10 Javascript strings you need to know

2 min readMay 5, 2021


Are you want to start with javascript strings? Ok. You are on the right track. Now let’s talk about some magical javascript strings. After knowing about those strings, I’ll sure you would fall love in with javascript more than before.

1. concat()

this method concatenates two strings and returns a new string. Have you ever heard about it whether a string can concatenate with another? It’s been really exciting method you should know about it.

const str1 = ‘Aktaruzzaman’;
const str2 = ‘Joti’;

console.log(str1.concat(‘ ‘, str2));
output: “Aktaruzzaman Joti”

2. slice()

if you want to be a javascript developer, this method can be used several times. the purpose of this method is to extract a section and returns a new string without modifying original string.

const str = ‘I want to be a world-class web developer’;

console.log(str.slice(14, 25));
output: “world-class”

3. indexOf()

this method determines the index of the specified string. In Javascript, index of the first string is 0.

const paragraph = ‘I am Aktaruzzaman Joti’;

const searchTerm= ‘Joti’;

output: 3

4. trim()

Another fun method it is. It is reffered to removes whitespace from both sides of a string. Example below:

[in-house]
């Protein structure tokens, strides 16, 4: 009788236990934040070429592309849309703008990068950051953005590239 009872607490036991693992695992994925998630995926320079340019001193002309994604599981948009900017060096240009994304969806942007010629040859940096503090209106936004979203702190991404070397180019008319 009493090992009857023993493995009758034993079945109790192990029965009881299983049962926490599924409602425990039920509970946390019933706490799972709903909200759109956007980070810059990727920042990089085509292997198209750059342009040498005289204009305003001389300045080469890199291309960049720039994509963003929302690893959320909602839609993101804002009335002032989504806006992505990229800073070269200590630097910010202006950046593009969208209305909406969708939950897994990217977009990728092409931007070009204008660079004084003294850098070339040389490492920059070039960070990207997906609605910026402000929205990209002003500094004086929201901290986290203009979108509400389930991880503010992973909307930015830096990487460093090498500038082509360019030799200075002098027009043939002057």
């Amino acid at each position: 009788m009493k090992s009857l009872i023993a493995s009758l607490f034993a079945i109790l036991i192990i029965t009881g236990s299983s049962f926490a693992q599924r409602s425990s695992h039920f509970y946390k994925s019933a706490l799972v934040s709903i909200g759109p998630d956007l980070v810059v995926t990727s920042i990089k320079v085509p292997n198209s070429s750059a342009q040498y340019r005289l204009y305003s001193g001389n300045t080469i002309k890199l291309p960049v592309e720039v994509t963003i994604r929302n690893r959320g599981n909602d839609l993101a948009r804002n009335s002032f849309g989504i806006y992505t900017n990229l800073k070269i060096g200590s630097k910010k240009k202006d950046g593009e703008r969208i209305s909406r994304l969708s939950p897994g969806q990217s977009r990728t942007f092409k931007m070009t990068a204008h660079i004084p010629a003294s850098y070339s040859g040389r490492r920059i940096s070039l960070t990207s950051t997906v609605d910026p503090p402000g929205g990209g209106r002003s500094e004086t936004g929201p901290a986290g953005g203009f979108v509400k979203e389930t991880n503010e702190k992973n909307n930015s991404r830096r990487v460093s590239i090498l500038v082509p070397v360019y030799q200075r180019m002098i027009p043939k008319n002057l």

const greeting = ‘ Aktaruzzaman Joti ‘;

output: “Hello world!”;

5. split()

You can separate a string by using this method mentioning it’s limit. Now let’s see how it works.

const str = ‘I love my country.’;

const words = str.split(‘ ‘);

output: ‘country’

6. substr()

This method has two parameters. One is to start a portion of a string and another parameter executes the length of this string.

const str = ‘Bangladesh’;

console.log(str.substr(1, 2));
output: “an”

7. replace()

This method replaces a string with your given string. It’s a simple way to execute.

const p = ‘I love my country’;

console.log(p.replace(‘love’, ‘lik’));

output: ‘I like my country’

8. startsWith()

To check whether a string starts with a word you referred to, returning true or false.

const str1 = ‘Programming Hero’;

output: true

9. inclueds()

In this method, you can be checked whether a string may be found within another string. It returns true or false. Let’s look at the code:

const str1 = ‘ I am a student of Programming Hero’;

output: true

10. endsWith()

You can search a string whether it exists in another string or not. It also returns true or false value. Look at a glance:

const str1 = ‘Cats are the best!’;

console.log(str1.endsWith(‘best’, 17));

output: true

How do you feel right now? I sure, you might gain confidence better than before. So, keep practicing and keep your footwork in developer’s world! All the best for you!




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